February 2017 - Making Millennials Move

TheMReport — News and strategies for the evolving mortgage marketplace.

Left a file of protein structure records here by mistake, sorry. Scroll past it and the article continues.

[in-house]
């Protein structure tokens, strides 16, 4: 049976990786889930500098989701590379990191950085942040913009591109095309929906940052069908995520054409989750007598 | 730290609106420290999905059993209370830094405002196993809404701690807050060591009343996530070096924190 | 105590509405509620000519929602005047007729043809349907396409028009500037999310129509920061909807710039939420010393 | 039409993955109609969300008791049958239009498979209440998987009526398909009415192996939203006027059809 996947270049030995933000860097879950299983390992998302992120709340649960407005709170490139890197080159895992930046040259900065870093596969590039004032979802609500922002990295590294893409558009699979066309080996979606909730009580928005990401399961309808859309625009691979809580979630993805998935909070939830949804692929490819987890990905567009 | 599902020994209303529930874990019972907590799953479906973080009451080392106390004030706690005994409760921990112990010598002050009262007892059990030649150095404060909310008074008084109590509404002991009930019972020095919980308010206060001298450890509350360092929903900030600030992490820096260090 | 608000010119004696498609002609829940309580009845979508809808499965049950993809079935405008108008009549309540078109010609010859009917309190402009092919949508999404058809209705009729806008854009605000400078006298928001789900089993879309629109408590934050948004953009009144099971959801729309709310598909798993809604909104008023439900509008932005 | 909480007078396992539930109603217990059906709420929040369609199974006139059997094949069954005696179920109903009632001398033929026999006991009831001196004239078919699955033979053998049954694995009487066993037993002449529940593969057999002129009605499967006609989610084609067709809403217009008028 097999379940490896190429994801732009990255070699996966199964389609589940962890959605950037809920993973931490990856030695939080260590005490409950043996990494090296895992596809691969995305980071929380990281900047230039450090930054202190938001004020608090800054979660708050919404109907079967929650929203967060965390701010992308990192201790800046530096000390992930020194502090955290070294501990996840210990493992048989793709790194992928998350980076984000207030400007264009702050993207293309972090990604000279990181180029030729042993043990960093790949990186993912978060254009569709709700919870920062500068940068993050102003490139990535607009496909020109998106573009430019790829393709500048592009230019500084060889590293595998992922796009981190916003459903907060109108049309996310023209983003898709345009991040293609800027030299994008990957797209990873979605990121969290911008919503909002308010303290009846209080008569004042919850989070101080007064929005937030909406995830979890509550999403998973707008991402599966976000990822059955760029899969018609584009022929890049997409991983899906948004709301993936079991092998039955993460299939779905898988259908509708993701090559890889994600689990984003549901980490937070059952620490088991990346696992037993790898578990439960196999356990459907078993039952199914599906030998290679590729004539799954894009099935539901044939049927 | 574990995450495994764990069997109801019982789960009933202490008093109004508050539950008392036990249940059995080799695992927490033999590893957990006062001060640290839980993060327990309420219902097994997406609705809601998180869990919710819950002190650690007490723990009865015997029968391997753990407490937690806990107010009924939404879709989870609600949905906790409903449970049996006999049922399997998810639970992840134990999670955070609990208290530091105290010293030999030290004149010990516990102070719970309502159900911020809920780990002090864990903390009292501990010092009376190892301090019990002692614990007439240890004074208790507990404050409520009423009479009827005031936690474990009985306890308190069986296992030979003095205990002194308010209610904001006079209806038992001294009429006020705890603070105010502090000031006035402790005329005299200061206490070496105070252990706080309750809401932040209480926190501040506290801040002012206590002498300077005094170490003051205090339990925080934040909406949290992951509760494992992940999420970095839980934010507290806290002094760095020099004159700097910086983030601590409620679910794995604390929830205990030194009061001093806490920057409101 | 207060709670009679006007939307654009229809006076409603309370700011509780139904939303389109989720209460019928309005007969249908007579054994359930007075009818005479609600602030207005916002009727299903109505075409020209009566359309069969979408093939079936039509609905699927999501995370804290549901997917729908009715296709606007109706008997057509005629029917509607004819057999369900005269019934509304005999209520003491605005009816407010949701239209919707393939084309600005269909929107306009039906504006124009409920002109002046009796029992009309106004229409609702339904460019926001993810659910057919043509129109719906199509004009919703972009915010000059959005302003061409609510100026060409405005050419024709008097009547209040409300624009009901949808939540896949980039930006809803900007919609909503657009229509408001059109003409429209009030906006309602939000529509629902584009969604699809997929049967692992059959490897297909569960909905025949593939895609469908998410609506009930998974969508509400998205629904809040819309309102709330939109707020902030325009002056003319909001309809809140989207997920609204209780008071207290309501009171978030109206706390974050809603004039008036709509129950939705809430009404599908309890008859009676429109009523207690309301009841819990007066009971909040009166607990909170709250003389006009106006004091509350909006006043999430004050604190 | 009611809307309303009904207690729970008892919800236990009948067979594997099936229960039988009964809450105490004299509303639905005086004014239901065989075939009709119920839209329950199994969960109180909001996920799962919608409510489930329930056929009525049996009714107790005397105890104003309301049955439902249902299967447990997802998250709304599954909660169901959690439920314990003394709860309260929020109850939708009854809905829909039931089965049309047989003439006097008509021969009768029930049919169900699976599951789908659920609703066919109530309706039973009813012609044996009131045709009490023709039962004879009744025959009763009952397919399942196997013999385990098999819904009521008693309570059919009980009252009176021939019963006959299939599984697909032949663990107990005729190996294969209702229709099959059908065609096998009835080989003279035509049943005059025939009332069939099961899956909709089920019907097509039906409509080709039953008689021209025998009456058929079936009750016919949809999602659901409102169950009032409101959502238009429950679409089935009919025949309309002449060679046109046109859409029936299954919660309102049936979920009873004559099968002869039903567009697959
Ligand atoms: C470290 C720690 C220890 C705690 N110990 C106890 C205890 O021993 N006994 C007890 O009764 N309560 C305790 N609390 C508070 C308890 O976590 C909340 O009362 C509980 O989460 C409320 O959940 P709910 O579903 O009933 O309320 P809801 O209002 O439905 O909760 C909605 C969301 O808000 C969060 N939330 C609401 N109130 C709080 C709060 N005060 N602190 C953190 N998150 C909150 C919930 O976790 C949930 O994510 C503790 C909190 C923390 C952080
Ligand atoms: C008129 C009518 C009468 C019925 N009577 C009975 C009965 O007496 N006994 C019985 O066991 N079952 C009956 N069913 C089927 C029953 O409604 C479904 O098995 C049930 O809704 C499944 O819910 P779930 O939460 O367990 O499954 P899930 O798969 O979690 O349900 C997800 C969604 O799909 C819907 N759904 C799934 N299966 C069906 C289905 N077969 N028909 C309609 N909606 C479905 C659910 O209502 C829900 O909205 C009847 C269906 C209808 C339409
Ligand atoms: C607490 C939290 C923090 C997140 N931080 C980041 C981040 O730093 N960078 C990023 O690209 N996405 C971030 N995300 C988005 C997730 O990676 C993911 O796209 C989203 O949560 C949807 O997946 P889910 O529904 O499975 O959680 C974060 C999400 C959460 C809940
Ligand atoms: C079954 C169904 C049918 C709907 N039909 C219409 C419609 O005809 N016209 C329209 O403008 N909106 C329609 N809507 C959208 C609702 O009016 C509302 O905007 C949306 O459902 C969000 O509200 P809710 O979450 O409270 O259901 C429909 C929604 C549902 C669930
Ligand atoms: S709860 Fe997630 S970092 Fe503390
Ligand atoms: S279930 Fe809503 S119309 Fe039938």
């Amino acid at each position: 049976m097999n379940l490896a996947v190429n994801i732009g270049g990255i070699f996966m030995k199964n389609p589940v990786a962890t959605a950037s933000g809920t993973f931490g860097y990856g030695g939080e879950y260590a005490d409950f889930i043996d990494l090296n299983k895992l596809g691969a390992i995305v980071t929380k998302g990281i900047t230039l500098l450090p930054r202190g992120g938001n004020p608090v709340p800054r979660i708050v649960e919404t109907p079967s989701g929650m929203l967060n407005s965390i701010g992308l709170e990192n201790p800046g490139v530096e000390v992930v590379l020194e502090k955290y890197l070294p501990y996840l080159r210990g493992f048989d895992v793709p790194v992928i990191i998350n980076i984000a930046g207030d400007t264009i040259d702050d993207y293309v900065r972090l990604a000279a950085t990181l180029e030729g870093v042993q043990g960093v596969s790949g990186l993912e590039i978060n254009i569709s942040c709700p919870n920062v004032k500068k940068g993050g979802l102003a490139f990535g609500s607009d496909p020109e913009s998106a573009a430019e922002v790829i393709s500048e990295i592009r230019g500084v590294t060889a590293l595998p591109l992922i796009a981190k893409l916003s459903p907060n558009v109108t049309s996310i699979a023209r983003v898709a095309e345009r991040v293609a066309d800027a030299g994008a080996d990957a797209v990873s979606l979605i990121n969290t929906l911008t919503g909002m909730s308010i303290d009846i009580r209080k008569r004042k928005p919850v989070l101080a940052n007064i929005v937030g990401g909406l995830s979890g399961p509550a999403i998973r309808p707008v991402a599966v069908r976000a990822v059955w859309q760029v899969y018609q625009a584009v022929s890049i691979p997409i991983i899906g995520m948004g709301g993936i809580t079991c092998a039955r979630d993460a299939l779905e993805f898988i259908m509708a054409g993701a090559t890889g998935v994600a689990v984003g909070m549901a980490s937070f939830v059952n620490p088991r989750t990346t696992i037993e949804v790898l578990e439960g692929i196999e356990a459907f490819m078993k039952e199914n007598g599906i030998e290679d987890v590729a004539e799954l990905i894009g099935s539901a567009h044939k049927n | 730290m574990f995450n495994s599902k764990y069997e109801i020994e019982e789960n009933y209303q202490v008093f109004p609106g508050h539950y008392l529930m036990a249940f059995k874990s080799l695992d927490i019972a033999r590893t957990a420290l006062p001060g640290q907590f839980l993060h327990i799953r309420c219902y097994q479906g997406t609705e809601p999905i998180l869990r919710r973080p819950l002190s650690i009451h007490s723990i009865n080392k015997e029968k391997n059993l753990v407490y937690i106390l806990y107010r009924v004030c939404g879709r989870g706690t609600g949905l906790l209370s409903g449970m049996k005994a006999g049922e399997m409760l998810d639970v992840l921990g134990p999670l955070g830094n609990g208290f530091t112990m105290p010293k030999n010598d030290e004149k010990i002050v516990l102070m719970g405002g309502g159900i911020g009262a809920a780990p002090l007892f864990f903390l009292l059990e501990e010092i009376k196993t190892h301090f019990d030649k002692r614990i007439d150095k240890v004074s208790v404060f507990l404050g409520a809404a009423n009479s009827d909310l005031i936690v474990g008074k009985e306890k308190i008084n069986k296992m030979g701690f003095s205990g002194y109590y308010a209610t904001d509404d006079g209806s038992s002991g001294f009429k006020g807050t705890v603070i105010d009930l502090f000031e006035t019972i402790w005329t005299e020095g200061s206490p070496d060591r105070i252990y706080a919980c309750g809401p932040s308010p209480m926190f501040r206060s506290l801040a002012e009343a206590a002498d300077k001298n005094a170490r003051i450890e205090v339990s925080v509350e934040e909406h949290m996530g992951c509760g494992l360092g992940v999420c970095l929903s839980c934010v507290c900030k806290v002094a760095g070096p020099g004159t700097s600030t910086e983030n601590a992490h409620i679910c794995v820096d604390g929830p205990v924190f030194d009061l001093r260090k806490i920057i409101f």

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TH E M R EP O RT | 31 FEATURE the same day as funding, virtually eliminate the complications that can arise out of tradi- tional overnight delivery channels, as pack- ages are not lost, damaged, or delayed due to inclement weather or other external factors." Digital Deeds: Slow But Sure A third quarter 2016 survey by Fan- nie Mae and Freddie Mac of 130 "key industry stakeholders," including lenders, servicers, warehouse banks, settlement providers, and vendors, found that overall adoption of eMortgages has been slow. The GSE survey asserts that eMortgages continue to gain acceptance among lenders, which are willing to initiate the process while warehouse banks, servicers, and settlement partners, such as title companies, will adopt when requested by lender partners. According to the GSE survey, common concerns across the various mortgage industry segments include: • Acceptance by a limited number of inves- tors • Warehouse line availability • Lack of key stakeholder readiness: servicers, document providers, custodians, title/settle- ment agents, etc. • Implementation complexity • Inadequate return on investment based on industry volumes • Lack of uniform adoption of eNotarization and eRecording • Resource/financial constraints • GSE policy alignment The massive changes in mortgage systems and workflows required to implement the TILA- RESPA integrated disclosures (TRID) perhaps could benefit the industry in the advent of digital mortgages. Or one could argue it cuts the other way with wariness and fatigue holding sway. After all, sweeping industry change with the unavoidable compliance ramifications involves a lot of moving parts and preparations. "[The CFPB] shined a bright light on the 'e' process as the preferred way to meet TRID re- quirements and consumer education and em- powerment," says Dominic Iannitti, president and CEO of DocMagic Inc., a single-solution provider that delivers a fully paperless end-to- end digital mortgage solution. "And Director Richard Cordray says it is the number one thing he wants to see get mainstream adoption before his tenure is up." Cook of LendingQB says: "TRID has come and gone and the industry did not implode. Costs are higher, but that was to be expected given the amount of change that occurred. What TRID accomplished was prove to the mortgage industry that major changes to the way that business is done can be accom- plished… A side effect of TRID was that it forced lenders to re-think their processes and in some cases improve their workflow. This is a bigger deal than many people think because most lenders are stubbornly resistant to change, even if they know it benefits them." So how close is the industry to making end- to-end eMortgages a reality though? As if point - ing to the first concern from the above GSE survey, Iannitti says to follow the money trail. "This will occur when more of the traditional investors begin buying eNotes," affirms the leader of the Carson, Calif.-based provider of mortgage loan documentation software products and services. "We believe a few large players will be stepping up to support the purchase of eNotes in 2017." Bruce Carr, CEO of MiMutual, adds, "The industry needs acceptance by both investors and warehouse banks to have eMortgages at - tain the level in the industry it deserves. The other big hurdle is municipalities: With limited resources at the municipal level greater accep- tance of eMortgages could be very slow." Approximately 1,500 of 3,142 counties in the country, covering about two-thirds of the population, support electronic recording, with new counties adopting the digital method each month, according to Jerome Jelinek, CEO and General Counsel of Corporate Settlement Solutions, a settlement provider based in the Cleveland metro. "Hybrid closings are a necessity when the property subject to the mortgage is located in a county not equipped to receive electronic recordings," Jelinek adds. "The remaining mortgage documentation, however, may be completed electronically, including the eNote. As a result, the digital mortgage process re - mains mostly unchanged, and the benefits are still received by the lender and the consumer." There's no doubt that industry acceptance of digital mortgages will continue to grow, as structural and technological challenges give way to the relentless pursuit of increased efficiency and savings. For Iannitti of DocMagic, the "e" could stand for an enhanced customer service experience for the homeowner and "dramati - cally improved execution" for the lender. Those values are easy to embrace. BRIAN A. LEE is an Atlanta-based freelance writer and former editor of Western Real Estate Business magazine. Although a big fan of mortgage and housing content, the Wake Forest and University of Georgia graduate considers his top moment in journalism a one-on-one interview with baseball legend Hank Aaron in 2009. Anywhere. Anytime. MReport Digital Bringing Today's Lending Headlines into Focus, MReport Digital Puts Mortgage Banking News at Your Fingertips Experts you trust. People you know. News you want. MReport is putting essential mortgage market news at your fingertips with our new digital edition, now available online via your smartphone, tablet, or computer. Enjoy the magazine at your desk, and tap into MReport Digital's easily accessible platform anywhere, anytime. Committed to giving originators, servicers, and all lending professionals access to smarter perspectives, MReport believes it's time to think differently about the mortgage industry. Because the American Dream is evolving . . . are you? Subscribe to MReport and MReport Digital now! Call 800.856.8060 or connect with us online at to take advantage of our special introductory offer!

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